Verizon bid farewell to mobile video platform go90 in July, whereupon the company weathered a roughly $658 million hit due to the discontinuation of the service, according to an earnings report at the time.
And while a bevvy of pricey content deals inked by go90 didn’t ultimately draw enough eyeballs for the service to sustain itself, Digiday reports that several in-the-works originals are finding new homes on competing platforms. That’s because upon its shuttering, Verizon handed the rights to go90 originals back to its production partners, who are now seeking alternate distribution opportunities.
For instance, Vox’s Foul Play: Paid In Mississippi, which debuted on go90 in May, started rolling out to Vox-owned SB Nation’s YouTube channel in August. Vice, too, is distributing The Vice Roundup, Vice Autobiographies, and Daily Vice on its YouTube channel and web properties. The fact that former go90 shows are now ending up on YouTube is somewhat ironic given that many initially saw the venture as an aspirant YouTube competitor.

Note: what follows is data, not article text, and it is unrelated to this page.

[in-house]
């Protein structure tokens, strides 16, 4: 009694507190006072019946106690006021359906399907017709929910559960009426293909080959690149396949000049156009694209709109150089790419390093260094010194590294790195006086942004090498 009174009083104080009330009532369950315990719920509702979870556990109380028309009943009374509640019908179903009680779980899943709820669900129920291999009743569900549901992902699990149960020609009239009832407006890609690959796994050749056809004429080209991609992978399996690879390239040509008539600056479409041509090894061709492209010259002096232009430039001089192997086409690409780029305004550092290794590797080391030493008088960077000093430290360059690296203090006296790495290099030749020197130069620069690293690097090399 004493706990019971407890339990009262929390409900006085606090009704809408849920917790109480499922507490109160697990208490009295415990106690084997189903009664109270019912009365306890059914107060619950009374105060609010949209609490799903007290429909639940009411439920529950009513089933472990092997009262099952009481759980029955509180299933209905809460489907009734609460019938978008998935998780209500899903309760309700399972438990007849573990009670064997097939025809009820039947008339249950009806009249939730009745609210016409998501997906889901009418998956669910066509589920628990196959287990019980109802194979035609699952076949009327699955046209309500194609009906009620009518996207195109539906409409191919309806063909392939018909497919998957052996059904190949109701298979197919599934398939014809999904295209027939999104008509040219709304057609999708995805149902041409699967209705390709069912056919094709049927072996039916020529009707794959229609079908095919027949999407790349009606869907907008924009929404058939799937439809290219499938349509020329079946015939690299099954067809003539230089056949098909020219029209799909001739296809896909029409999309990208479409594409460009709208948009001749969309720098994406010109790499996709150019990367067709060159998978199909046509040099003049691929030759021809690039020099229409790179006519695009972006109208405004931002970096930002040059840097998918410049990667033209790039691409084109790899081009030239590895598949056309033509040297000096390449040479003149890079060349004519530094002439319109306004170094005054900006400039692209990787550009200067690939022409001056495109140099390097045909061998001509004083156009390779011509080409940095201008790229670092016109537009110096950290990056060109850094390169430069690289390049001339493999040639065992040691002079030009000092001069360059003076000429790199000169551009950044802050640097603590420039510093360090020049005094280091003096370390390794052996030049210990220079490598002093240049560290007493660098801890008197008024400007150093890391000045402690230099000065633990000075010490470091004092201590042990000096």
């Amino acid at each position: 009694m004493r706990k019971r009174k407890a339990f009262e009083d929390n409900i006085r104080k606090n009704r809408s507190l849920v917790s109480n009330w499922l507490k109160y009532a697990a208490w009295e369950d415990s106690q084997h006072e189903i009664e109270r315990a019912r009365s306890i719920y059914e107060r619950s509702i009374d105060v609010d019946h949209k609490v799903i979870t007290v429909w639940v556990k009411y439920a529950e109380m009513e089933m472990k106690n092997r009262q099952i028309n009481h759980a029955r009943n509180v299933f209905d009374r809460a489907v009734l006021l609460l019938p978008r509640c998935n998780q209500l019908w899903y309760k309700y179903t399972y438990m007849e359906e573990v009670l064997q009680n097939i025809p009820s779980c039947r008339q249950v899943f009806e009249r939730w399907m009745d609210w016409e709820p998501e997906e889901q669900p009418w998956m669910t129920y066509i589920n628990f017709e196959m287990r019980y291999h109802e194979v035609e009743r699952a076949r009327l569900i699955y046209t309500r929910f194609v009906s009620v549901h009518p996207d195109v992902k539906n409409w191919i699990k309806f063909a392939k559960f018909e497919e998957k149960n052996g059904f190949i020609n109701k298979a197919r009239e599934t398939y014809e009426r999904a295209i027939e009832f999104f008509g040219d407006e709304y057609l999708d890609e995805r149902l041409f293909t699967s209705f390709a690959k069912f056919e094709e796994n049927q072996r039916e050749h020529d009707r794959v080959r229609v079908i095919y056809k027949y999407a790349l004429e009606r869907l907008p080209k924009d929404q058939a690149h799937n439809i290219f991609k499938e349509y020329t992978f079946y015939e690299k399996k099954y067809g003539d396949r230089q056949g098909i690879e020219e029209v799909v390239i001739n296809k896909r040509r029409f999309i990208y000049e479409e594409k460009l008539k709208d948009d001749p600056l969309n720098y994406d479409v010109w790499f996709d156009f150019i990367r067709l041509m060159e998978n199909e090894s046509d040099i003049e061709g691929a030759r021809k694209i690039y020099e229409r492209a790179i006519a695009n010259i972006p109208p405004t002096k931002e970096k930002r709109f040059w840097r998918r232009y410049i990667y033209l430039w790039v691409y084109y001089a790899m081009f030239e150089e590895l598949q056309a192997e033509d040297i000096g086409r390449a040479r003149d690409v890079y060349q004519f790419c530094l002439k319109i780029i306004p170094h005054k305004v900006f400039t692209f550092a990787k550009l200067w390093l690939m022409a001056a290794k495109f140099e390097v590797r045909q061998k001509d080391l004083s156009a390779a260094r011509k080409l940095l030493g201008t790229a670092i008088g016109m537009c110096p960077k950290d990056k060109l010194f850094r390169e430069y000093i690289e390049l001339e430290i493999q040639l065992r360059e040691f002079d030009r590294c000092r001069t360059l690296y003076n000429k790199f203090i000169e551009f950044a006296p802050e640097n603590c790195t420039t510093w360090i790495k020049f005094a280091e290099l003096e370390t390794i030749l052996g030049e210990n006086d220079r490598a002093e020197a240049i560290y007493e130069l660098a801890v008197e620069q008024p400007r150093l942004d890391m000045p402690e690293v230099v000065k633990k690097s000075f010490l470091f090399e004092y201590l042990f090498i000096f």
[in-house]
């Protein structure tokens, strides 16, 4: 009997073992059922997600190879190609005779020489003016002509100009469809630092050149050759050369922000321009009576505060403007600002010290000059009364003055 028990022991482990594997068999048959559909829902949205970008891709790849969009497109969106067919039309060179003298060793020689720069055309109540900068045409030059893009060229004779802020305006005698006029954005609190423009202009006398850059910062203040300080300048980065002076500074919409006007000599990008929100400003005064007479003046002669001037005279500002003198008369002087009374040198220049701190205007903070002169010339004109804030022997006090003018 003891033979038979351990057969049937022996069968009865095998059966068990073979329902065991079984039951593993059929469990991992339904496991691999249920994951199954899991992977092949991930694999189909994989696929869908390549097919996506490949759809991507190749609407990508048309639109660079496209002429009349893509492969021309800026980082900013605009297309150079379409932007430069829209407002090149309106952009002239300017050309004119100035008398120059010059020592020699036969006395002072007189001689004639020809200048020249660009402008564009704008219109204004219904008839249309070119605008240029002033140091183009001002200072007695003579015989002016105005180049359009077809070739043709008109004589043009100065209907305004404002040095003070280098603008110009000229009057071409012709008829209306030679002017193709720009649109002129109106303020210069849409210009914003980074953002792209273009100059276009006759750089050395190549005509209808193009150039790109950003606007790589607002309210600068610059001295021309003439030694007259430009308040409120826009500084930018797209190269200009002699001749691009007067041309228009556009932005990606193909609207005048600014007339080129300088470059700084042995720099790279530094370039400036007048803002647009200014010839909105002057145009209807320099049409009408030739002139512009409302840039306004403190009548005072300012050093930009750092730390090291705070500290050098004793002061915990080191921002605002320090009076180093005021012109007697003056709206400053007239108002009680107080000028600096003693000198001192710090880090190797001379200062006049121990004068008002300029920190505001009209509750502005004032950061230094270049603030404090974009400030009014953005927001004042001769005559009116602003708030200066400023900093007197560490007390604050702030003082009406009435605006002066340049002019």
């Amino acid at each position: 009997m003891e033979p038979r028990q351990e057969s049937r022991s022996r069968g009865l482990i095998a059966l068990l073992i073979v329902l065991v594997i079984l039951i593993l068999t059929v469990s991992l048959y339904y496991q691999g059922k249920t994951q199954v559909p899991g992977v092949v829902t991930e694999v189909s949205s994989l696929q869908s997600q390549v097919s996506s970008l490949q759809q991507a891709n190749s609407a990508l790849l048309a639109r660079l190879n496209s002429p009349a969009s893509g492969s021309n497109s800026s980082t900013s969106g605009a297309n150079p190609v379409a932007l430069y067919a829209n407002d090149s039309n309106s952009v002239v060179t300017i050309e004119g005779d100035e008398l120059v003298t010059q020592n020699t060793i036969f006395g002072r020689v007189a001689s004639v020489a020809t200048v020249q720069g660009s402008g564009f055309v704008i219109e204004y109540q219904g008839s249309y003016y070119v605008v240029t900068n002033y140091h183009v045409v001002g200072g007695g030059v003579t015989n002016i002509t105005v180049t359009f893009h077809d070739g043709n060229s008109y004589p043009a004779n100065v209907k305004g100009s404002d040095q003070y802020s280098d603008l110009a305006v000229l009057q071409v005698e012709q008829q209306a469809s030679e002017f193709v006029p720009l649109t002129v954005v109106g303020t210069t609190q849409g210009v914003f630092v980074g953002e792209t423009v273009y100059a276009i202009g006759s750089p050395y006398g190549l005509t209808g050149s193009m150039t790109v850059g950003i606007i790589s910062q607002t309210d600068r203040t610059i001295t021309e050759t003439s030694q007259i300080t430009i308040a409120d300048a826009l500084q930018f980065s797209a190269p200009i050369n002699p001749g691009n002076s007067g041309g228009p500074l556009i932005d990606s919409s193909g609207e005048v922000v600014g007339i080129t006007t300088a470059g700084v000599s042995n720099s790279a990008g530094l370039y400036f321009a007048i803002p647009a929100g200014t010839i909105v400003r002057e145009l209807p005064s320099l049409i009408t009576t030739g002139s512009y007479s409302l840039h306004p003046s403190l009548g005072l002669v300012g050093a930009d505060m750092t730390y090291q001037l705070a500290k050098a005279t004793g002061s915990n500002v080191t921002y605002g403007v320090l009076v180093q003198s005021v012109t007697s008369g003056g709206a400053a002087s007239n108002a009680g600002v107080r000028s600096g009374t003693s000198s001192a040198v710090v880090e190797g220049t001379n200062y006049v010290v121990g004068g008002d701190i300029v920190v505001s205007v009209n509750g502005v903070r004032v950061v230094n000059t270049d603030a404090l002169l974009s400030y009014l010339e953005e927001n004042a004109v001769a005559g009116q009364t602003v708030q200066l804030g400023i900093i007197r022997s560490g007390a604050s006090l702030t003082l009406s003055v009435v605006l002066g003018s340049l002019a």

Complex Networks‘ QB1 (pictured above), the other hand — which follows high school basketball recruits foraying onto the college circuit — arrived on Netflix last month.
Two additional former go90 series partners are currently in discussions with international distributors, according to Digiday. That said, several producers are worried that the failure of the platform may cast a shadow over as-yet-unaired programming. “The association with go90, [which is seen] as being a failed brand, is not the strongest,” one former content partner told Digiday.